What’s it like to be a self-employed surveyor?

Nov 1, 2021 | Eyesurvey

When starting any new career, you often wonder if you’d be better off working for yourself or getting a job at an already established company. So, I thought I’d break this down to help you get an understanding of what it means to be a self-employed surveyor, because while it works for me, it might not be a viable option for everyone.

There are pros and cons to both career paths, with the key tipping points being when it comes to work-life balance, job security, income and job satisfaction.

If you’ve recently completed your studies and are new to surveying, you’ll be eager to get started. If this is your first step into the field, finding permanent employment with a reputable organisation is usually your best bet for gaining expertise. Starting your own firm, on the other hand, will appeal to you if you have a business background, have previously operated a business or been an entrepreneur, and know how to build successful companies from the ground up.

While there is more job security with joining a long-standing business, not to mention less responsibility, it can often be difficult to have a work-life balance. Your time isn’t your own as an employee, you are likely to have targets to meet, and it can make it difficult to spend time with family, have time for yourself and your hobbies or see friends.

You are also constrained by the policies and procedures of your employers, which can prevent you from using your talents and offering a service that you believe most accurately reflects your skills and work ethic. You can’t then provide your clients with the support they need to progress successfully.

This isn’t necessarily saying that having an employer is bad, just that some companies have a singular approach that doesn’t fit everyone.

Having said that, you hit the ground running with a salary, which isn’t necessarily the case if you’re self-employed – as with any start-up – but that doesn’t mean that you should shy away from the opportunities available by going independent. You might be able to buy-into a running firm, or take over that is one well-established.

Being “self-employed” is not the only option, you could decide to operate the business as a Limited Company. You will need a good Accountant to guide you, in both cases.

What about taking on part-time staff to help you operate, say to do the books for you?

Organisations like the Federation of Small Businesses (FSB) can provide you with support and many other services at low cost, and give you sources of new business contacts.

A lot of people may enter surveying thinking that it is a secure profession – people will always want to move home – but you will find that residential surveying and valuations can be seasonal, as there is a seasonal cycle to the property market. However, there are ways to combat that by looking into other areas of practice such as Commercial property work, expert witness, “Party Wall” work and boundary disputes among others. Clearly, you must have or gain additional expertise and knowledge to cover any of those areas – more studying.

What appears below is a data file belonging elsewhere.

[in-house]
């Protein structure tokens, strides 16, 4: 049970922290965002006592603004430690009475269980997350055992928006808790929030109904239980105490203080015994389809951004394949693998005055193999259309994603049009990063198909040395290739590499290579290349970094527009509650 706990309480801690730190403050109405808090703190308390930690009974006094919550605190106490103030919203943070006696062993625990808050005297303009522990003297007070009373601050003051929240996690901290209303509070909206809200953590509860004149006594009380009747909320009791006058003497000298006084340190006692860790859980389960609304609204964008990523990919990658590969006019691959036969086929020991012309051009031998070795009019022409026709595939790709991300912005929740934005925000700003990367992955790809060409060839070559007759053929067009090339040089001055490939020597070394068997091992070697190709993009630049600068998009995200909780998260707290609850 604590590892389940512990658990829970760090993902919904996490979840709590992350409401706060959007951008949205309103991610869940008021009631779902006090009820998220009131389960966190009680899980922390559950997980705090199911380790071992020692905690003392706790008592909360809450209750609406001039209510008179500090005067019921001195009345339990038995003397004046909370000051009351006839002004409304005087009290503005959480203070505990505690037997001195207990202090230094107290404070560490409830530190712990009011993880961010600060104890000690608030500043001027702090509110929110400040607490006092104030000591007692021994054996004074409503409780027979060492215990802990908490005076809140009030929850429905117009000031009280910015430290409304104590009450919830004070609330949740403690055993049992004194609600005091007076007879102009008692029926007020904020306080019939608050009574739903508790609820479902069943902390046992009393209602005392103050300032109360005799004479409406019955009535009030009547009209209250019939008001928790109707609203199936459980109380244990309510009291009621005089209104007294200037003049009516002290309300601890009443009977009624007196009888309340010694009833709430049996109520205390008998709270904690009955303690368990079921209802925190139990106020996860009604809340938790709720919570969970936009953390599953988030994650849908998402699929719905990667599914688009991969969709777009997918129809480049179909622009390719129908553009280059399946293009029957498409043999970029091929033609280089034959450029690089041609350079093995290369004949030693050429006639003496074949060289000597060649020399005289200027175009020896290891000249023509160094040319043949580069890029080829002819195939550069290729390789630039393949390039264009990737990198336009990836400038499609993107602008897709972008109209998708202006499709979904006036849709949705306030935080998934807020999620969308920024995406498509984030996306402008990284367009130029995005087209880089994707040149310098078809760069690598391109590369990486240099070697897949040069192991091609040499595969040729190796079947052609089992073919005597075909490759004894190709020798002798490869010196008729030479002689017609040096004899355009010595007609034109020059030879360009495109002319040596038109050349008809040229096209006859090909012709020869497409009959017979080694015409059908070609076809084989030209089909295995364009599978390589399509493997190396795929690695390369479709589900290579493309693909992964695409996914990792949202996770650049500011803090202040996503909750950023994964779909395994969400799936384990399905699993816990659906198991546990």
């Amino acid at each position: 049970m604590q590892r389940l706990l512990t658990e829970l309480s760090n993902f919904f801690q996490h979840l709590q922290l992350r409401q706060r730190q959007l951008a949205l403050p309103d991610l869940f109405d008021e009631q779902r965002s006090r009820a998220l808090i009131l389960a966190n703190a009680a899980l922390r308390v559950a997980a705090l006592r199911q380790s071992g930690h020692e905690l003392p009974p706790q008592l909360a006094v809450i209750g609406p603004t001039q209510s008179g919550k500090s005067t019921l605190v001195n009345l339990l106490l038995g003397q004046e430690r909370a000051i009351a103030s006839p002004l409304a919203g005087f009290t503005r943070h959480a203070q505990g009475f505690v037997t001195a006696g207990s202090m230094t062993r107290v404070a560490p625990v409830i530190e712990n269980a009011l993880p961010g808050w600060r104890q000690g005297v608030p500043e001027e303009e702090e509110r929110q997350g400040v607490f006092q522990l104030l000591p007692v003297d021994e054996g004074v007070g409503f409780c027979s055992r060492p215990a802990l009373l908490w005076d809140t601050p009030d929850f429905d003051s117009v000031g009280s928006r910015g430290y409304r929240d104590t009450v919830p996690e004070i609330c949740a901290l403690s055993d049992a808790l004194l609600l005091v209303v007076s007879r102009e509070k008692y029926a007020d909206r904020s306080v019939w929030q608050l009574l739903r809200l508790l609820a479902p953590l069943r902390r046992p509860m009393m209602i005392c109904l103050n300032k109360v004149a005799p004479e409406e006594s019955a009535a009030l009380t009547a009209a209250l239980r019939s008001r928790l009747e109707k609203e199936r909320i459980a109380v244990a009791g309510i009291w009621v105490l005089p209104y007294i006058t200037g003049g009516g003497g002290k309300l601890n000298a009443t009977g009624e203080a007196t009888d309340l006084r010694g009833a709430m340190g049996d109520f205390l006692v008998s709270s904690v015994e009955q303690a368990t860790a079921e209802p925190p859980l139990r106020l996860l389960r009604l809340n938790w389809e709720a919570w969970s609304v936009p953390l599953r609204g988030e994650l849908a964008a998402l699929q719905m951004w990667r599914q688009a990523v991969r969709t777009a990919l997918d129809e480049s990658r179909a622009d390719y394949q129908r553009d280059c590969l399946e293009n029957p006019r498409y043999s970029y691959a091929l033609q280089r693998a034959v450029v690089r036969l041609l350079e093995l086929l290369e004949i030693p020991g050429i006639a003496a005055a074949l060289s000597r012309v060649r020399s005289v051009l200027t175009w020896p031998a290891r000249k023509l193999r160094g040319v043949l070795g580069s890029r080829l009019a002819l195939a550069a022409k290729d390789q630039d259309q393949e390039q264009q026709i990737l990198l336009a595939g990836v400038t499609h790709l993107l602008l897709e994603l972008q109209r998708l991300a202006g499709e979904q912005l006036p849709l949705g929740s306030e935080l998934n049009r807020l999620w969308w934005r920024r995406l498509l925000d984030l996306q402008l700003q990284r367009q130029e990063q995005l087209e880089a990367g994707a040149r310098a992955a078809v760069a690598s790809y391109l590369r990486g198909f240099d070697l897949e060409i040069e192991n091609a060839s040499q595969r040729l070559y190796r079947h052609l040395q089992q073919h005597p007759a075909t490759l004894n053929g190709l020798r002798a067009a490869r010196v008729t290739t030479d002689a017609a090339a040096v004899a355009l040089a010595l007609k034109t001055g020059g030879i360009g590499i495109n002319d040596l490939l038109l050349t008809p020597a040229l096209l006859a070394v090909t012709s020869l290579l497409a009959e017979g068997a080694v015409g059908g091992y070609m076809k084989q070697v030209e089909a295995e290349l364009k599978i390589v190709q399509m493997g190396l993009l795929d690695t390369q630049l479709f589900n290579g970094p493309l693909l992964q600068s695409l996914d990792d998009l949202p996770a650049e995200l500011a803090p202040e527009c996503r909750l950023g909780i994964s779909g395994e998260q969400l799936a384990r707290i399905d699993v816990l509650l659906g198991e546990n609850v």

Taking on other jobs such as these means you will need to manage your time, but as a self-employed surveyor, you can put boundaries in place to ensure you keep a work-life balance. You can also set your hourly fee rates, and develop a respected brand off the back of your service and reputation.

There is the possibility of getting a lot of work, which is both a positive and a negative thing. Because you work alone, surveying can be extremely solitary, and if you find yourself drowning in paperwork and working long hours, you may find it difficult to stay motivated, which can have a bad influence on your business. This can lead to additional claims if your work isn’t up to par, or if you’re taking on more than you can handle, your lead time will lengthen and you’ll lose business.

It’s best to keep in mind that while a lot of surveyors love what they do, being a competent and passionate surveyor doesn’t mean you’ll be a successful business owner. You need to be resilient for the weak times – there are always some, and must be a competent administrator to keep the business going. You must build, and maintain, all the contacts you can find – any acquaintance might be able to send you a client.

Fully-qualified Chartered Surveyors will always be in high demand, especially with the increase in high-tech, sustainable cities that are emerging throughout the world, the need for specialised knowledge, and the increase in properties that popping up everywhere in the UK.

According to the NHBC, over the next 20 years around 86,000 to 140,000 new homes will be needed each year to helping with the Build Back Better scheme put in place by the Government. Meaning in the coming years, positioning yourself as a self-employed business could be very lucrative, especially if you are in an area where there are plans for additional properties, such as Birmingham.

It’s necessary to weigh up the pros and cons against your expertise, and not just go off of motivations alone. Wanting to be in control of your work-life balance or wanting to be your own boss, and financially free, shouldn’t be the sole reasons for taking the leap into being self-employed.

Really, it boils down to if you have – or can develop – the business know-how then it can be a great opportunity and open a lot of doors.

Les Long FRICS FISVA Principal, Eyesurvey

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